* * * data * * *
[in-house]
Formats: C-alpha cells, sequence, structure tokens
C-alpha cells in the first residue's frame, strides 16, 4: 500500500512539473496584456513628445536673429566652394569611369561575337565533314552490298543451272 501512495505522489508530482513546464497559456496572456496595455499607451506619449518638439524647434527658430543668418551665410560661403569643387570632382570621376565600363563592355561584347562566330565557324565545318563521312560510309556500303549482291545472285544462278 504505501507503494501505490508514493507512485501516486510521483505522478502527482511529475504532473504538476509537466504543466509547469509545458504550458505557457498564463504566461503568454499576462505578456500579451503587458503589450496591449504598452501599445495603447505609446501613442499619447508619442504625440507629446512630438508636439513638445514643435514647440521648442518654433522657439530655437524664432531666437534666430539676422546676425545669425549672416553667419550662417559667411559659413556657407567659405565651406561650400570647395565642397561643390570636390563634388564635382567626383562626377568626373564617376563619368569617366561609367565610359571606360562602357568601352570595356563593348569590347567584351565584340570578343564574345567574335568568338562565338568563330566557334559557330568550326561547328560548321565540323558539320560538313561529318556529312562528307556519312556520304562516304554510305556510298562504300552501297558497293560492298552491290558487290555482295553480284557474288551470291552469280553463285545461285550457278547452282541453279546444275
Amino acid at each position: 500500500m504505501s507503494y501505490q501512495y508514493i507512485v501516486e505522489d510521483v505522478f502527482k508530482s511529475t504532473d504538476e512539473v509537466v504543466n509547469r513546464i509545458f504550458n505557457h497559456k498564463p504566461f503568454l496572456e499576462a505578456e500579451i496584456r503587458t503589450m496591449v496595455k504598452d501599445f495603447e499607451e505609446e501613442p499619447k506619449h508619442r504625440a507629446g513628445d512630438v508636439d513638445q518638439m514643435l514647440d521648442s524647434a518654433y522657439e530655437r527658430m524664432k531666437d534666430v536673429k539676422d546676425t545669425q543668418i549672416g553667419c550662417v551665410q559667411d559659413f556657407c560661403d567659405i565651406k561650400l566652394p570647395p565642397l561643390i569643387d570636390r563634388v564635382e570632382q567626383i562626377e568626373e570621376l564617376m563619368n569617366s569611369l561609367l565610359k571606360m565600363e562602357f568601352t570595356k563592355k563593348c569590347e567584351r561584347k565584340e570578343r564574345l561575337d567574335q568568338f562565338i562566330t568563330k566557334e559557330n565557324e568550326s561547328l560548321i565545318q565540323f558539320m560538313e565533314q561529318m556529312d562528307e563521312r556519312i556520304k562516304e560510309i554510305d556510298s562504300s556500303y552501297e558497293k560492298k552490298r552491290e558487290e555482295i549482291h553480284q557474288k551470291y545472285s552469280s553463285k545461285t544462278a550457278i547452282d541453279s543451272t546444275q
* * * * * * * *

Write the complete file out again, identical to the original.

[in-house]
Formats: C-alpha cells, sequence, structure tokens
C-alpha cells in the first residue's frame, strides 16, 4: 500500500512539473496584456513628445536673429566652394569611369561575337565533314552490298543451272 501512495505522489508530482513546464497559456496572456496595455499607451506619449518638439524647434527658430543668418551665410560661403569643387570632382570621376565600363563592355561584347562566330565557324565545318563521312560510309556500303549482291545472285544462278 504505501507503494501505490508514493507512485501516486510521483505522478502527482511529475504532473504538476509537466504543466509547469509545458504550458505557457498564463504566461503568454499576462505578456500579451503587458503589450496591449504598452501599445495603447505609446501613442499619447508619442504625440507629446512630438508636439513638445514643435514647440521648442518654433522657439530655437524664432531666437534666430539676422546676425545669425549672416553667419550662417559667411559659413556657407567659405565651406561650400570647395565642397561643390570636390563634388564635382567626383562626377568626373564617376563619368569617366561609367565610359571606360562602357568601352570595356563593348569590347567584351565584340570578343564574345567574335568568338562565338568563330566557334559557330568550326561547328560548321565540323558539320560538313561529318556529312562528307556519312556520304562516304554510305556510298562504300552501297558497293560492298552491290558487290555482295553480284557474288551470291552469280553463285545461285550457278547452282541453279546444275
Amino acid at each position: 500500500m504505501s507503494y501505490q501512495y508514493i507512485v501516486e505522489d510521483v505522478f502527482k508530482s511529475t504532473d504538476e512539473v509537466v504543466n509547469r513546464i509545458f504550458n505557457h497559456k498564463p504566461f503568454l496572456e499576462a505578456e500579451i496584456r503587458t503589450m496591449v496595455k504598452d501599445f495603447e499607451e505609446e501613442p499619447k506619449h508619442r504625440a507629446g513628445d512630438v508636439d513638445q518638439m514643435l514647440d521648442s524647434a518654433y522657439e530655437r527658430m524664432k531666437d534666430v536673429k539676422d546676425t545669425q543668418i549672416g553667419c550662417v551665410q559667411d559659413f556657407c560661403d567659405i565651406k561650400l566652394p570647395p565642397l561643390i569643387d570636390r563634388v564635382e570632382q567626383i562626377e568626373e570621376l564617376m563619368n569617366s569611369l561609367l565610359k571606360m565600363e562602357f568601352t570595356k563592355k563593348c569590347e567584351r561584347k565584340e570578343r564574345l561575337d567574335q568568338f562565338i562566330t568563330k566557334e559557330n565557324e568550326s561547328l560548321i565545318q565540323f558539320m560538313e565533314q561529318m556529312d562528307e563521312r556519312i556520304k562516304e560510309i554510305d556510298s562504300s556500303y552501297e558497293k560492298k552490298r552491290e558487290e555482295i549482291h553480284q557474288k551470291y545472285s552469280s553463285k545461285t544462278a550457278i547452282d541453279s543451272t546444275q